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La Brea Bakery Uses Private Stock Offering to Raise Dough

August 03, 1998|DEBORA VRANA

While these days it seems that any company related to the Internet grabs headlines and investors' attention, a little Los Angeles company is hoping to go big-time with one of life's staples: bread.

In an effort to capture a larger slice of the $6-billion specialty bread market, La Brea Bakery of Los Angeles is in the midst of a major expansion--after raising $10 million from a private institution--to become the largest artisanal, or specialty, bakery in the United States.

After quietly spinning off from upscale Los Angeles restaurant Campanile last year (the two were part of a general partnership), La Brea is taking its bread to the nation by building a plant in Van Nuys to produce "parbaked" versions of its loaves. Parbaked bread is dough that has been 80% baked and then quick-frozen for baking later.

The new facility, scheduled to open by the end of the year, would initially employ nearly 100 people, said Manfred Krankl, president and chief executive of La Brea Bakery.

La Brea's olive, rosemary, chocolate sour cherry and fig breads can be found at more than 600 retail locations, including about 300 Western U.S. Starbucks and Ralphs grocery stores. Sales were $13 million last year and are forecast to reach $15.5 million this year. The new factory is expected to strongly boost revenue in 1999.

"The bakery has dramatic ability to grow, and the restaurant can only grow so much," said Krankl, who holds an 8% stake in the bakery. "The response has been pretty remarkable."

Nancy Silverton, who opened La Brea Bakery in 1989, also owns the adjacent Campanile restaurant on La Brea Avenue with her husband, Mark Peel. The two also worked together at trendy Spago, where Peel was Wolfgang Puck's head chef.

La Brea makes most of its breads at a facility on Washington Boulevard in Los Angeles. That site will continue to be the hub of the firm's fresh bread business, Krankl said.

To structure its $10-million private placement with the U.S. subsidiary of Industrial Bank of Japan, La Brea tapped investment firm Houlihan Lokey Howard & Zukin, a Los Angeles company known for its expertise in calculating the fair value of a business.

"We took a look at the situation and recognized what needed to happen for them to grow," said Scott Adelson, a managing director with Houlihan and a member of La Brea's board. "Now they are busily implementing the expansion plan. There's a lot more that can happen here."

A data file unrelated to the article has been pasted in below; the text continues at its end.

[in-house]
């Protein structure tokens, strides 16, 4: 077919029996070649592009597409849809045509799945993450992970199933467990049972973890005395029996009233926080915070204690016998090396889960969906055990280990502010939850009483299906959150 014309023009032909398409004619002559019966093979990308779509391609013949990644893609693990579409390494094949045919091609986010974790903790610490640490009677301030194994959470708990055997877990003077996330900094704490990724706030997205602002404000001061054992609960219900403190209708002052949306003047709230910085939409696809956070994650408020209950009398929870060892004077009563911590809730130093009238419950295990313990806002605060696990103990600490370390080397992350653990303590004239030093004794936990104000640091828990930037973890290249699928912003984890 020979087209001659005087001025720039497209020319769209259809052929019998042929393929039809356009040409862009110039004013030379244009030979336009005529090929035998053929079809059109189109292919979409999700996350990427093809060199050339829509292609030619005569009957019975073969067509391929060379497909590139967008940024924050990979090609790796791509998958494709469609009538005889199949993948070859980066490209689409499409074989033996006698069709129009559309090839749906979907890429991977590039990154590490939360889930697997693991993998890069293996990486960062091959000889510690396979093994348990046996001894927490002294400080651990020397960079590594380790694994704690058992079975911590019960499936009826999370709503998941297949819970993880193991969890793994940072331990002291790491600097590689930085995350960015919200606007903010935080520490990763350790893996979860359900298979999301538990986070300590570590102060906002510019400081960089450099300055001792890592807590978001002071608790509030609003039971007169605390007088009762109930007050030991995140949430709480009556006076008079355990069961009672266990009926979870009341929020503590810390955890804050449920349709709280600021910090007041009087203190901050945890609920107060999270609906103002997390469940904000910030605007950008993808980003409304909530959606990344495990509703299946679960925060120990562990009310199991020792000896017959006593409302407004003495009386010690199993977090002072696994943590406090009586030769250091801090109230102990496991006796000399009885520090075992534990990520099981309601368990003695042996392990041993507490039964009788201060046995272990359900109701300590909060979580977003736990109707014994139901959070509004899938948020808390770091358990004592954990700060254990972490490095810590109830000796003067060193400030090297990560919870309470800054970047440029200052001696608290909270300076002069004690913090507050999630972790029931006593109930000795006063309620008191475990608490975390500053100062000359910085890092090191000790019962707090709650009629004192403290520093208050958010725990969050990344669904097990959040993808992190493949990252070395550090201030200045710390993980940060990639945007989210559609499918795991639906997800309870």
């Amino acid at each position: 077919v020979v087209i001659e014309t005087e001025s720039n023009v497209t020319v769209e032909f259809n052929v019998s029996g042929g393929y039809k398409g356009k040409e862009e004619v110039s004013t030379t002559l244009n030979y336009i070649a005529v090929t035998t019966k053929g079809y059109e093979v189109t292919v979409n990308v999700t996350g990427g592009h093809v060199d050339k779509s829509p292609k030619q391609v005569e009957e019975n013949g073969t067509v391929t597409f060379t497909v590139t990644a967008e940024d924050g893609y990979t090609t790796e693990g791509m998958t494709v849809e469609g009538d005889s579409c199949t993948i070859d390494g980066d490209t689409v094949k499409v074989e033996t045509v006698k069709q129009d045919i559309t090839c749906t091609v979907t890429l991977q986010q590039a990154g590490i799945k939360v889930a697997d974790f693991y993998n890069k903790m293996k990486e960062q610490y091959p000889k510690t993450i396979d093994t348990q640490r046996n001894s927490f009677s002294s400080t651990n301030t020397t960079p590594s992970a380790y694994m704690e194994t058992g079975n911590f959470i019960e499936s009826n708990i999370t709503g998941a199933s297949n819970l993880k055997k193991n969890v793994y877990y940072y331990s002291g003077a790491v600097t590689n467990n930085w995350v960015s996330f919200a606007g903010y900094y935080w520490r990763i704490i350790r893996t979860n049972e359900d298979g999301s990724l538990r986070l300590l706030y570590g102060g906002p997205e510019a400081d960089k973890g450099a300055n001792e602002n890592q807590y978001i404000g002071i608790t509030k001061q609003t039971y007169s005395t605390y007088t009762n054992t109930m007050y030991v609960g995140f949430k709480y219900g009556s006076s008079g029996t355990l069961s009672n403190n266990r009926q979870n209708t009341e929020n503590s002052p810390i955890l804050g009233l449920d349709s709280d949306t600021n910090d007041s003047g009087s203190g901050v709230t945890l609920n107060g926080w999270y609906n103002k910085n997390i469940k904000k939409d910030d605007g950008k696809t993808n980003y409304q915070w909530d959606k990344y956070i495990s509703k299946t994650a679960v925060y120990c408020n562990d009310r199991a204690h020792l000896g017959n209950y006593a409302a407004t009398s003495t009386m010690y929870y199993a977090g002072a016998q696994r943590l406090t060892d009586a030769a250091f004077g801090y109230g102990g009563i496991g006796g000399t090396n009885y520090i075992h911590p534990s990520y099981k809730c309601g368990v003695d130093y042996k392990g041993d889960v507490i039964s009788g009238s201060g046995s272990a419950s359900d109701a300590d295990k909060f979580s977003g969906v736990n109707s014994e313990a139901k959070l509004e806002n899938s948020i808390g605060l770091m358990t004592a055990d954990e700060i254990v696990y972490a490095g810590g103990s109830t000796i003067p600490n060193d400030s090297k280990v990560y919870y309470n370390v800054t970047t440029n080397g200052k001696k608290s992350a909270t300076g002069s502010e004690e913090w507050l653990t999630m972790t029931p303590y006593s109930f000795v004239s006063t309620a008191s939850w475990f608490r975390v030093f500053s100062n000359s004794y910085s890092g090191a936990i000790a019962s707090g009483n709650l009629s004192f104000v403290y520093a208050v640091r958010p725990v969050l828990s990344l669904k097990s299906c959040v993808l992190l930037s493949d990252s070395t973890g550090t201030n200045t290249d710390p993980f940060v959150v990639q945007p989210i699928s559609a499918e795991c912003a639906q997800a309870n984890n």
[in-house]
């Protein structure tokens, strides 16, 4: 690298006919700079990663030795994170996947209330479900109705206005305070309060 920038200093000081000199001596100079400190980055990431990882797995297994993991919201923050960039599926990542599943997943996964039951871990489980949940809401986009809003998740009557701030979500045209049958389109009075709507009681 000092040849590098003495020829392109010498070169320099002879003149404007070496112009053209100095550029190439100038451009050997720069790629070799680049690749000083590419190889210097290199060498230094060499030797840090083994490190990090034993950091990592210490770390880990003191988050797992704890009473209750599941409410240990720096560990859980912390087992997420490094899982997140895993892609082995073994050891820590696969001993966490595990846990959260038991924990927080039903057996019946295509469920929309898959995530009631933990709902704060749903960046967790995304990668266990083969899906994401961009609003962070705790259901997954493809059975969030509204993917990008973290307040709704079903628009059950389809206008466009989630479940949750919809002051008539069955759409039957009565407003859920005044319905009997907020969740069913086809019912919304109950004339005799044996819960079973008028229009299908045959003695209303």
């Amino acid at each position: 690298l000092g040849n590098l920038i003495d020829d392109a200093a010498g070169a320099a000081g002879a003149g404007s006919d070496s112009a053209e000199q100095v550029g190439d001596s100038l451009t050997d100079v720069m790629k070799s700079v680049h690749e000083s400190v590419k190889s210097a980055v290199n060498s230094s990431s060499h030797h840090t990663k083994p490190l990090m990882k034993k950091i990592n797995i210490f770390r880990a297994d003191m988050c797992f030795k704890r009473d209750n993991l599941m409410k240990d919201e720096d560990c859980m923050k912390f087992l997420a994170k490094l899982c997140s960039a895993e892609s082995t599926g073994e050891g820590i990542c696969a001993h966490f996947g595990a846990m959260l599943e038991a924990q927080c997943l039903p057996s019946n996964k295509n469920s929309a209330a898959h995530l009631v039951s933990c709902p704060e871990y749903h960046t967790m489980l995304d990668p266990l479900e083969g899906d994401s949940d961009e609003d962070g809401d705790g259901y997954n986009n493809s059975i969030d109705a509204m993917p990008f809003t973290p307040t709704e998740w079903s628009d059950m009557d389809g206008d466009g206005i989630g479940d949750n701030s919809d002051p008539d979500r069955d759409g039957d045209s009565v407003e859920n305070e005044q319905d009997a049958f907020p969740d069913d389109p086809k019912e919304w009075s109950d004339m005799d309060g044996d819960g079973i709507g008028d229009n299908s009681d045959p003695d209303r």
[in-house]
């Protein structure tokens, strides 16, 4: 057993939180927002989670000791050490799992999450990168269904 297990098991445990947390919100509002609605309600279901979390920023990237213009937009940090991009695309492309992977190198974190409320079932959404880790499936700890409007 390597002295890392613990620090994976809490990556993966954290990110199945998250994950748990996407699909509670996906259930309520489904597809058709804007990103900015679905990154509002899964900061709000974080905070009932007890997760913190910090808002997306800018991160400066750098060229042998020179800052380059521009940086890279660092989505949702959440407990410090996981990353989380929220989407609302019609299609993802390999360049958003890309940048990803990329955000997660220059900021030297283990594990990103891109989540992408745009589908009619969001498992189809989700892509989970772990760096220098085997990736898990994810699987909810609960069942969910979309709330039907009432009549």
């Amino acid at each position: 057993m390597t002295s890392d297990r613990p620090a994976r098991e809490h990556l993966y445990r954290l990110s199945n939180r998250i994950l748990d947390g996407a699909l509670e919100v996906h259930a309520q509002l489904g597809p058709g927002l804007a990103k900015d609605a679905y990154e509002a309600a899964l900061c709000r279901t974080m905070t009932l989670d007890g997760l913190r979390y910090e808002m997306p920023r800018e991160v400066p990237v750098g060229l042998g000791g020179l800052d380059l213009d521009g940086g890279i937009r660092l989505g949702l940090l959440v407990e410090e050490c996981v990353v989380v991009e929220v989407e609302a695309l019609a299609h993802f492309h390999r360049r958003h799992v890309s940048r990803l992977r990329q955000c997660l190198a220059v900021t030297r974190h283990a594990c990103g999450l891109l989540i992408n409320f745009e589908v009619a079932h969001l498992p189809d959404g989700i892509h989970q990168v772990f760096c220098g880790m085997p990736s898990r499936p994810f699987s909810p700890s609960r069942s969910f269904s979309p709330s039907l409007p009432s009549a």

A private placement is a sale of stock, bonds or other securities directly to an institutional investor, such as an insurance company. These deals can be done for various reasons, including restructuring debt into equity or because a company is not ready to go to Wall Street and sell stock to the public, either because it doesn't have a track record or is too small.

Through June, nearly $10 billion had been raised through equity and debt private placements by California companies, compared with $5.1 billion the previous fiscal year, according to CommScan, a New York data firm.

The larger private placements this year include a nearly $1.3-billion convertible debt deal by Irvine-based Western Digital Corp. in February, nearly $900 million in high-yeld debt raised by Palm Desert-based U.S. Filter in May and more than $1 billion of high-yield debt raised in May by Santa Barbara-based Tenet Healthcare, according to CommScan.

Meanwhile, the climate for initial public offerings turned ugly again last week, reflecting the broad weakness of the overall market--especially for small-company stocks.

IDG Books Worldwide Inc., the Foster City-based publisher of the "For Dummies" guides, was the one bright spot in the IPO market, raising nearly $50 million on Tuesday by selling stock at $15.50 a share. The stock rose as much as 11% in its first trading day but ended the day up just 5.9%.

Palo Alto-based Echelon, which sells hardware and software to support control networks, raised $35 million Tuesday by selling stock at $7 a share. But it closed unchanged. Los Angeles-based Team Communication priced last week at $5.50 a share, the low end of its expected range.

Typically, IPOs post significant gains in their first trading day, which compensates investors for the greater risks of buying the new offerings. For the year, IPOs nationwide have seen an average first-day gain of about 15%, according to Securities Data.

Several companies followed the example of San Francisco-based Del Monte Foods Co., the world's largest producer of canned fruits and vegetables, which decided to yank its $250-million IPO planned for last week until conditions improve.

Despite the rocky market, other California companies filed with the Securities and Exchange Commission to go public.

Cupertino-based provides content from organizations such as National Public Radio and Penguin Books USA on the Internet. The company said it plans to sell 2 million units consisting of common stock and warrants at $12 to $15 each. In 1997, it reported a loss of $3.8 million.


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